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Business IN BRIEF.

A THIRD of Scottish employees fail to notify pension providers of their new addresses, according to a study.

Research by Aon Consulting revealed that people were more likely to inform their dentist or the TV Licensing Authority of new address.

Some 35 per cent of Scottish workers with private sector pensions who have moved since 1996 have not passed details of their most recent house move to providers.

Researchers say this increases the risk that they lose touch with the provider and never claim their pension.

WORKERS feel more secure in their jobs than at any time in the past 18 months, a study has revealed.

Research by Lloyds TSB showed that more one in five people believes their job is more secure than a year ago.

As personal job fears ease, consumers felt more optimistic about general employment prospects in the UK.

Trevor Williams, chief economist at Lloyds TSB Corporate Markets, said: "On the back of solid economic growth, consumers are regaining confidence in the security of their jobs and the UK employment market in general."

THE Royal Bank of Scotland moved from seventh to fifth in Fortune magazine's most admired mega banks list this year.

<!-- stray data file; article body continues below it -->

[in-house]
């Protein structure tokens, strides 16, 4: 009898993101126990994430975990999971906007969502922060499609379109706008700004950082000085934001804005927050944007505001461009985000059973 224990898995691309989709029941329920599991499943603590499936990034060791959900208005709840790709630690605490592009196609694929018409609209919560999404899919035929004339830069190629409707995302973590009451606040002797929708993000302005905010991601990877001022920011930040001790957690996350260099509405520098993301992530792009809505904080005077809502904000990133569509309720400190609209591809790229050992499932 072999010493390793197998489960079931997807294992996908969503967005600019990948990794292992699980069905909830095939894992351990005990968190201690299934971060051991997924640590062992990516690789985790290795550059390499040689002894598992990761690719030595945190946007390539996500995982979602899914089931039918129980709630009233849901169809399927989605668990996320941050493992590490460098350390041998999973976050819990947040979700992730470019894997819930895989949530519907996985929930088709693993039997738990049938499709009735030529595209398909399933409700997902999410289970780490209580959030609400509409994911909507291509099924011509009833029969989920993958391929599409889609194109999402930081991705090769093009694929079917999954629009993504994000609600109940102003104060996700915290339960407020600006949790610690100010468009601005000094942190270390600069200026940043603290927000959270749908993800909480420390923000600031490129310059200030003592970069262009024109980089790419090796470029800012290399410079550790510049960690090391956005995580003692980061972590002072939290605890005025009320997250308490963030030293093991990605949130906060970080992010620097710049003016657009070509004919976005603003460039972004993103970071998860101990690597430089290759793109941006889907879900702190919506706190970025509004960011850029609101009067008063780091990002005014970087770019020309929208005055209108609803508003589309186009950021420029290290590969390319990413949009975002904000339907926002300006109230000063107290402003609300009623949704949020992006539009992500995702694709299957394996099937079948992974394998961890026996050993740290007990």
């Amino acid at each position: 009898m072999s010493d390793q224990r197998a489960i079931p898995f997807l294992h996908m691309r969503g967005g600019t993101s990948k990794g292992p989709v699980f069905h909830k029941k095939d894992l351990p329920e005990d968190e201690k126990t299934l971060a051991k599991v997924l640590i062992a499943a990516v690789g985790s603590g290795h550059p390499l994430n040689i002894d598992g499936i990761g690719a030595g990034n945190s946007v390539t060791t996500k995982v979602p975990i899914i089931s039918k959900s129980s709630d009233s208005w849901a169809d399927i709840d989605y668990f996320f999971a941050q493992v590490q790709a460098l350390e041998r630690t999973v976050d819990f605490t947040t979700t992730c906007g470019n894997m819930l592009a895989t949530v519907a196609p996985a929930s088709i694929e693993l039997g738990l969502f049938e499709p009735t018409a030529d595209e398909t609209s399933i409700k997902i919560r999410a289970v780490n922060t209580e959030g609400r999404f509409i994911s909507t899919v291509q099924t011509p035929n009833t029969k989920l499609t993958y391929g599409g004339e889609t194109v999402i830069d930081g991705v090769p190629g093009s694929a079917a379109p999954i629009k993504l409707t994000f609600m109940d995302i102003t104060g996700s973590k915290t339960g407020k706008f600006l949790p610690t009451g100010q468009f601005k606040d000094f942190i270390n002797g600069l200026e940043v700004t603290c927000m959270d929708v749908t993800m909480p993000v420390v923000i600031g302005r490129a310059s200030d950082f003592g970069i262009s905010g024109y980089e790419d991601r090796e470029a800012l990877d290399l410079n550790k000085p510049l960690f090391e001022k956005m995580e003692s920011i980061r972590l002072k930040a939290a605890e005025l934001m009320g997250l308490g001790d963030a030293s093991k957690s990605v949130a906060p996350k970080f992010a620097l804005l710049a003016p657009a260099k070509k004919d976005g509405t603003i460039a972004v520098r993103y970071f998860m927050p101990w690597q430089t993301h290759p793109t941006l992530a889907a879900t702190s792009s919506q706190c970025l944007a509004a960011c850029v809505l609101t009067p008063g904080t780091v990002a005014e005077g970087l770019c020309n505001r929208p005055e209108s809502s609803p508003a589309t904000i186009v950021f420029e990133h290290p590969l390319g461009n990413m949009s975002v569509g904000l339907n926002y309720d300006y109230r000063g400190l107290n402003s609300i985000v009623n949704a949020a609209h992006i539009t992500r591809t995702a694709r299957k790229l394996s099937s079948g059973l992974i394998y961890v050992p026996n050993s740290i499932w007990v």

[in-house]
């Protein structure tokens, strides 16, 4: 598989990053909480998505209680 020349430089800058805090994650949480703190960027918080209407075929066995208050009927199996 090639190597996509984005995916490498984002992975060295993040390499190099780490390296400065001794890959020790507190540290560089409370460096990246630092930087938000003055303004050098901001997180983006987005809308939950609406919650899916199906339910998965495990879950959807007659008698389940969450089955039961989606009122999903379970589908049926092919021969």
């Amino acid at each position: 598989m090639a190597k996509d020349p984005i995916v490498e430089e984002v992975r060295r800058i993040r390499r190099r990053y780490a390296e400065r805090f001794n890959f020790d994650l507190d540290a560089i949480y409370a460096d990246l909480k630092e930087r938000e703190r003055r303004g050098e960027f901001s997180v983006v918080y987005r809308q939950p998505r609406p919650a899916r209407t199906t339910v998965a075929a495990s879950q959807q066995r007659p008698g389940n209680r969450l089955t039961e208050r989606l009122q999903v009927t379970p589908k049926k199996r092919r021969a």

Rivals HBOS came in at tenth on the list which is researched for Forbes by global management consultancy Hay Group.

RBS were praised for their "use of corporate assets" and "financial soundness".

But no Scottish companies featured in the overall top 50 Most Admired Companies globally, with only Tesco, BP and HSBC Holdings representing the UK.

SCOTTISH retailers enjoyed their strongest year-on-year sales growth last month since August, figures revealed yesterday.

Like-for-like sales grew by 4.1 per cent compared with a year ago and ahead of the UK rise of 3.3 per cent.

But Scottish retail Consortium director Fiona Moriarty said the figures looked better than they are because the comparison is with minimal growth a year ago.

She said a slight slowdown in food sales growth had been offset by stronger growth in non-food items.

GROUP 4 Securicor yesterday said they had seen an increase in the number of robberies on their cash-handling staff in the UK.

Chief executive Nick Buckles did not put a figure on the number of attacks, but said the industry as a whole saw an estimated 25 per cent year-on-year rise.

The cash-in-transit market in the UK is one of the most attacked in the world, reflecting the fact staff are not armed.

Across the group, pre-tax profits were 10 per cent higher at pounds 277million after turnover rose 8.4 per cent to pounds 4.35billion in 2006.
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Title Annotation:Business
Publication:Daily Record (Glasgow, Scotland)
Date:Mar 14, 2007
Words:434
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